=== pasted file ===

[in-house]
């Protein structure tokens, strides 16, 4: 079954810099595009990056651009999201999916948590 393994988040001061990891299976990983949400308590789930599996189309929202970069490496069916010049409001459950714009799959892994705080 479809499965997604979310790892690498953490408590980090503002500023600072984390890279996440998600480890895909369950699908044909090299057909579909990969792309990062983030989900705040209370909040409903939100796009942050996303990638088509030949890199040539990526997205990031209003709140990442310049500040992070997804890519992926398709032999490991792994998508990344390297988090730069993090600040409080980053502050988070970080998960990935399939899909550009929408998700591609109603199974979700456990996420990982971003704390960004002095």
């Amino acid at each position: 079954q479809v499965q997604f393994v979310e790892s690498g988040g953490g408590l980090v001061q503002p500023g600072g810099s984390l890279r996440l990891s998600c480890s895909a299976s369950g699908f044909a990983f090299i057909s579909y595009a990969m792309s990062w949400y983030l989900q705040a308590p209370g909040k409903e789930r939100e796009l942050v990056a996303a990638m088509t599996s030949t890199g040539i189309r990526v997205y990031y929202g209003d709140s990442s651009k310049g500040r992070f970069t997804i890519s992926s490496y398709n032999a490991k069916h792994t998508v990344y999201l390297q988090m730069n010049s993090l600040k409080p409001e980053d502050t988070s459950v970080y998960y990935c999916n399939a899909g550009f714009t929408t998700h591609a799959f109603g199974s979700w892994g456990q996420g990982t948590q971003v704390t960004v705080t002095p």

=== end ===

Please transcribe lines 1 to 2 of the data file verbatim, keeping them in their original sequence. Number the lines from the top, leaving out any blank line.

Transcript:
[in-house]
């Protein structure tokens, strides 16, 4: 079954810099595009990056651009999201999916948590 393994988040001061990891299976990983949400308590789930599996189309929202970069490496069916010049409001459950714009799959892994705080 479809499965997604979310790892690498953490408590980090503002500023600072984390890279996440998600480890895909369950699908044909090299057909579909990969792309990062983030989900705040209370909040409903939100796009942050996303990638088509030949890199040539990526997205990031209003709140990442310049500040992070997804890519992926398709032999490991792994998508990344390297988090730069993090600040409080980053502050988070970080998960990935399939899909550009929408998700591609109603199974979700456990996420990982971003704390960004002095």